The Ghost of Christmas Past (the value of healthy children)

If we knew the costs abused children carry with them through a lifetime and the cost of multiple generations of abused children there would be

They proved that by investing in early childhood programs children became much more likely to succeed in school and lead a productive life. This research was the most practical approach to the economics of childhood development this nation has ever seen.

KARA believes that this federal reserve study has not had the impact it should have had because;

We don’t respond to how much money is saved as powerfully as we do to how much things cost,
Almost no one knows the short or long term costs abused children carry with them through a lifetime or,
The cost of multiple generations of abused children

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Be A Squeaky Wheel For Children

Annual teacher turnover is highest in Arizona (24%) and New Mexico (23%) Minnesota is 14th highest in teacher turnover.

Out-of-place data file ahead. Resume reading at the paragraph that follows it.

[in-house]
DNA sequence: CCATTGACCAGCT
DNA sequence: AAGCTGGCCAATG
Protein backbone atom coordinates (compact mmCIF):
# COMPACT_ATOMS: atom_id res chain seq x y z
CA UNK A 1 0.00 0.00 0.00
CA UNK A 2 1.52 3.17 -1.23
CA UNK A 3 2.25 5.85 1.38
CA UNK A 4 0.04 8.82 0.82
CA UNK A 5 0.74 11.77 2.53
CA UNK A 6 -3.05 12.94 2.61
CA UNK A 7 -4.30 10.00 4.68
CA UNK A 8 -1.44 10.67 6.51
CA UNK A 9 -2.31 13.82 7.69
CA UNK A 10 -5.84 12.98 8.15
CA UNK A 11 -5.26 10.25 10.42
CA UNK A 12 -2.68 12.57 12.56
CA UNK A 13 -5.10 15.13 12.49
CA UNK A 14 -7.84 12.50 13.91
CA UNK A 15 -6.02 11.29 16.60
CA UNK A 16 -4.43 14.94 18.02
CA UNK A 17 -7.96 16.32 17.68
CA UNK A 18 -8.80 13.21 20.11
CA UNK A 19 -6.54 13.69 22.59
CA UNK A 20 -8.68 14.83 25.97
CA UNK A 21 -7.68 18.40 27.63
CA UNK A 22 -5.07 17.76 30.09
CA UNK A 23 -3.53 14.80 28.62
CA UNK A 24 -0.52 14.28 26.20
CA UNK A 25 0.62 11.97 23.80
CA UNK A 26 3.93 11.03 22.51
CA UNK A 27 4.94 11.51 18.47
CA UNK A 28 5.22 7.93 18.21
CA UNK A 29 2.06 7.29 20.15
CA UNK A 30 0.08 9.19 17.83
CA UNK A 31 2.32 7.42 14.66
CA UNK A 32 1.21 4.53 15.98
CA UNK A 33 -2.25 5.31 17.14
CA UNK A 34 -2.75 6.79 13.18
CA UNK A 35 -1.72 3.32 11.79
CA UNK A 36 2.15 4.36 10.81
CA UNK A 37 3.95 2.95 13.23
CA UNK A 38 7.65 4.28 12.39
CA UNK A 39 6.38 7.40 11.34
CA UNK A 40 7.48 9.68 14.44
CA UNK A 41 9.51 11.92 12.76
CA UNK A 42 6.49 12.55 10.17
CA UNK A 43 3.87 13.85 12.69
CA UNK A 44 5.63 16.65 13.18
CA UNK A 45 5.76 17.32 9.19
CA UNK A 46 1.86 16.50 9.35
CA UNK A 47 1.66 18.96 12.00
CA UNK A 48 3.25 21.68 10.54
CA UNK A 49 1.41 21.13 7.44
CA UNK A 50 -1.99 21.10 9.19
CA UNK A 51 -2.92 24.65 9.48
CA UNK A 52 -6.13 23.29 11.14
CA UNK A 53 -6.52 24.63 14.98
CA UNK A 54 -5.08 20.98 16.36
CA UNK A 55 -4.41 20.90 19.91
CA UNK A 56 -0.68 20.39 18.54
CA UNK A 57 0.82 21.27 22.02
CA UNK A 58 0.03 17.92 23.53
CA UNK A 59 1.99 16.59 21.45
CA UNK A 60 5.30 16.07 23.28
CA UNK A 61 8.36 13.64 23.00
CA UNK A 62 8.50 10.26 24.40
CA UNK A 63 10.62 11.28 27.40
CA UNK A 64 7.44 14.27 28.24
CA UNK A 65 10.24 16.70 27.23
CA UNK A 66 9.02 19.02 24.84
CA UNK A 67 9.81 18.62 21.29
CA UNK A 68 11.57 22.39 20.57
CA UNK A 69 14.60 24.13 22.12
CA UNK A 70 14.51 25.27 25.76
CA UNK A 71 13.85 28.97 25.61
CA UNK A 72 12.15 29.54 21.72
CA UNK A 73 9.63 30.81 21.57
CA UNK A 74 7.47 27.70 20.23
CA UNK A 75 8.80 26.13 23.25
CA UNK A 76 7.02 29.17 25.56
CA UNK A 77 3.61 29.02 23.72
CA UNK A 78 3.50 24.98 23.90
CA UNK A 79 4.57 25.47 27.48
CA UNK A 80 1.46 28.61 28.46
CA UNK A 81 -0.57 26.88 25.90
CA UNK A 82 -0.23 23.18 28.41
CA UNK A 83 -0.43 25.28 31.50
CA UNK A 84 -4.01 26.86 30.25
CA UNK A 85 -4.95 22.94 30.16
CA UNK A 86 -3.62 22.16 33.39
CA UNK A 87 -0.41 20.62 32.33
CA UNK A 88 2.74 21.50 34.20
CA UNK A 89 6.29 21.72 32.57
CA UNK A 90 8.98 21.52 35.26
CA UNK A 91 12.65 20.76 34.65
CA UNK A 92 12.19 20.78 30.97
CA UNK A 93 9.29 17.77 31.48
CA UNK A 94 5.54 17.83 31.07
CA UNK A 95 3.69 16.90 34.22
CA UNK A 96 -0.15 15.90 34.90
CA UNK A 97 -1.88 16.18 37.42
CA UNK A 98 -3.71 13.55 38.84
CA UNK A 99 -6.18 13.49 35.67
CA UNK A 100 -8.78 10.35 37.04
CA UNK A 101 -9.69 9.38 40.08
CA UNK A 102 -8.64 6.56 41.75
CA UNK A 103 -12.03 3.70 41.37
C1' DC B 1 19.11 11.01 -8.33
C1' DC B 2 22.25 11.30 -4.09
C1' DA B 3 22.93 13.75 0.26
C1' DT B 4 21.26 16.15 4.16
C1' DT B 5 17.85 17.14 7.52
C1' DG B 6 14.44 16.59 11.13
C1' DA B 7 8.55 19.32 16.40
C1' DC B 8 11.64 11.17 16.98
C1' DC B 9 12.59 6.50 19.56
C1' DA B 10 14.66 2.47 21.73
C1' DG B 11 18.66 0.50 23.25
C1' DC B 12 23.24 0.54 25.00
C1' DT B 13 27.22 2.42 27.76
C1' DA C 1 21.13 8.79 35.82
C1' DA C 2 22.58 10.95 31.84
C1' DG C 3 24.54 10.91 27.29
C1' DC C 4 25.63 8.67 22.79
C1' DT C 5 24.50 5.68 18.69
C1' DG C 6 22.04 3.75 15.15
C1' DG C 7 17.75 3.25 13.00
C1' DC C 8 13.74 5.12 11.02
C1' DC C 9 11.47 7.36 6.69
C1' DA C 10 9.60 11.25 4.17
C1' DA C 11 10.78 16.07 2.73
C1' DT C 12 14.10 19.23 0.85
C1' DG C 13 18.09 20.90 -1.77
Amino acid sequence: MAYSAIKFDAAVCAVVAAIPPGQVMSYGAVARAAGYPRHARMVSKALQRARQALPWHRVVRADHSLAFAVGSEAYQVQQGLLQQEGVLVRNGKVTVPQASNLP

After my workshop in New York at the United Nations Annual Youth Assembly, a line of ex social workers formed to tell me their stories of why they quit. Annual social worker turnover has been 20 to 40% for many years with individual agency rates as high as 65%.

Police officer turnover rates fall in the middle of teacher/social turnover rates (about 14%) but their suicide, divorce & substance abuse rates are significantly higher.

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KARA Needs Your Videos & Stories

KARA needs children’s issue videos for our traveling INVISIBLE CHILDREN Campus Program

Do you know someone with a compelling video story about child abuse, foster care, child protection or other at risk children’s issues?

Forward this to them and help Kids At Risk Action as we build awareness and support for the people, policies and programs that improve the lives of abused and neglected children.

Contact info@invisiblechildren.org with video project in the subject line

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Healthy Students – Healthy Schools

1/3 of foster children have mental health issues serious enough to be forced onto psychotropic medications.

Of the 2 million youth arrested in America every year, 70% or them have mental health issues – half of them have severe, chronic and often multiple diagnosis.